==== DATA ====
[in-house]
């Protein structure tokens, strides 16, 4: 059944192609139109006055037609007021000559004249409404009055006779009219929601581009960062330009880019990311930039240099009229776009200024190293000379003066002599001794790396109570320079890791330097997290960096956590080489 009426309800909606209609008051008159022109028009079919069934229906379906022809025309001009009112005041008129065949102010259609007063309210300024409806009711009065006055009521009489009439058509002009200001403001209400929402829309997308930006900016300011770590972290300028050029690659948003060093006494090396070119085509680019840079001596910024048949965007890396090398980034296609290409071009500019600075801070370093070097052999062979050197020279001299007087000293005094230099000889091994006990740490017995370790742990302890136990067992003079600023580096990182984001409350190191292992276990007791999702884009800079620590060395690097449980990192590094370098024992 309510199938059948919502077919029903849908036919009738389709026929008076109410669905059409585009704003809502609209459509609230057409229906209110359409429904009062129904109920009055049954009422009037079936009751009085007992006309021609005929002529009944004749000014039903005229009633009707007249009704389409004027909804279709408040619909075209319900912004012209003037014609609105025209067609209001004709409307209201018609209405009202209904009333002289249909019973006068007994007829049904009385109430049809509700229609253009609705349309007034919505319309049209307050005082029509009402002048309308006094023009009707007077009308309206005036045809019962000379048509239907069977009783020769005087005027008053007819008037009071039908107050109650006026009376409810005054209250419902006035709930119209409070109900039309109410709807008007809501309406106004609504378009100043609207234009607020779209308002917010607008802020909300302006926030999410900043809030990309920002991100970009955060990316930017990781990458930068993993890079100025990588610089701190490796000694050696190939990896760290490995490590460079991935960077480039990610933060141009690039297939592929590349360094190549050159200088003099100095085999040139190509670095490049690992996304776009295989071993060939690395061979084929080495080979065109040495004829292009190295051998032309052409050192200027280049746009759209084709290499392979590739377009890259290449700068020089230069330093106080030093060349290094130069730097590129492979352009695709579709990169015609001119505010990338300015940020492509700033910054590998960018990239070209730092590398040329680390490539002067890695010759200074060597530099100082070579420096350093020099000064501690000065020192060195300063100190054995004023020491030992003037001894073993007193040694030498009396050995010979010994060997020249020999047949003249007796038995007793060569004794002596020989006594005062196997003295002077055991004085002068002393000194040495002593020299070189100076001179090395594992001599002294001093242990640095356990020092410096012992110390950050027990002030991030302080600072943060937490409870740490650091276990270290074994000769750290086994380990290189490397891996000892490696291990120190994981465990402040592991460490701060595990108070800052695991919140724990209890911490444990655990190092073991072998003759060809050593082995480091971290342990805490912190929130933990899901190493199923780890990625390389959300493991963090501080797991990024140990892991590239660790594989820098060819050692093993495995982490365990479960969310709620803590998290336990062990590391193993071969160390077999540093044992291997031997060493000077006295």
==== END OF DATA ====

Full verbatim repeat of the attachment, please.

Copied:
[in-house]
């Protein structure tokens, strides 16, 4: 059944192609139109006055037609007021000559004249409404009055006779009219929601581009960062330009880019990311930039240099009229776009200024190293000379003066002599001794790396109570320079890791330097997290960096956590080489 009426309800909606209609008051008159022109028009079919069934229906379906022809025309001009009112005041008129065949102010259609007063309210300024409806009711009065006055009521009489009439058509002009200001403001209400929402829309997308930006900016300011770590972290300028050029690659948003060093006494090396070119085509680019840079001596910024048949965007890396090398980034296609290409071009500019600075801070370093070097052999062979050197020279001299007087000293005094230099000889091994006990740490017995370790742990302890136990067992003079600023580096990182984001409350190191292992276990007791999702884009800079620590060395690097449980990192590094370098024992 309510199938059948919502077919029903849908036919009738389709026929008076109410669905059409585009704003809502609209459509609230057409229906209110359409429904009062129904109920009055049954009422009037079936009751009085007992006309021609005929002529009944004749000014039903005229009633009707007249009704389409004027909804279709408040619909075209319900912004012209003037014609609105025209067609209001004709409307209201018609209405009202209904009333002289249909019973006068007994007829049904009385109430049809509700229609253009609705349309007034919505319309049209307050005082029509009402002048309308006094023009009707007077009308309206005036045809019962000379048509239907069977009783020769005087005027008053007819008037009071039908107050109650006026009376409810005054209250419902006035709930119209409070109900039309109410709807008007809501309406106004609504378009100043609207234009607020779209308002917010607008802020909300302006926030999410900043809030990309920002991100970009955060990316930017990781990458930068993993890079100025990588610089701190490796000694050696190939990896760290490995490590460079991935960077480039990610933060141009690039297939592929590349360094190549050159200088003099100095085999040139190509670095490049690992996304776009295989071993060939690395061979084929080495080979065109040495004829292009190295051998032309052409050192200027280049746009759209084709290499392979590739377009890259290449700068020089230069330093106080030093060349290094130069730097590129492979352009695709579709990169015609001119505010990338300015940020492509700033910054590998960018990239070209730092590398040329680390490539002067890695010759200074060597530099100082070579420096350093020099000064501690000065020192060195300063100190054995004023020491030992003037001894073993007193040694030498009396050995010979010994060997020249020999047949003249007796038995007793060569004794002596020989006594005062196997003295002077055991004085002068002393000194040495002593020299070189100076001179090395594992001599002294001093242990640095356990020092410096012992110390950050027990002030991030302080600072943060937490409870740490650091276990270290074994000769750290086994380990290189490397891996000892490696291990120190994981465990402040592991460490701060595990108070800052695991919140724990209890911490444990655990190092073991072998003759060809050593082995480091971290342990805490912190929130933990899901190493199923780890990625390389959300493991963090501080797991990024140990892991590239660790594989820098060819050692093993495995982490365990479960969310709620803590998290336990062990590391193993071969160390077999540093044992291997031997060493000077006295």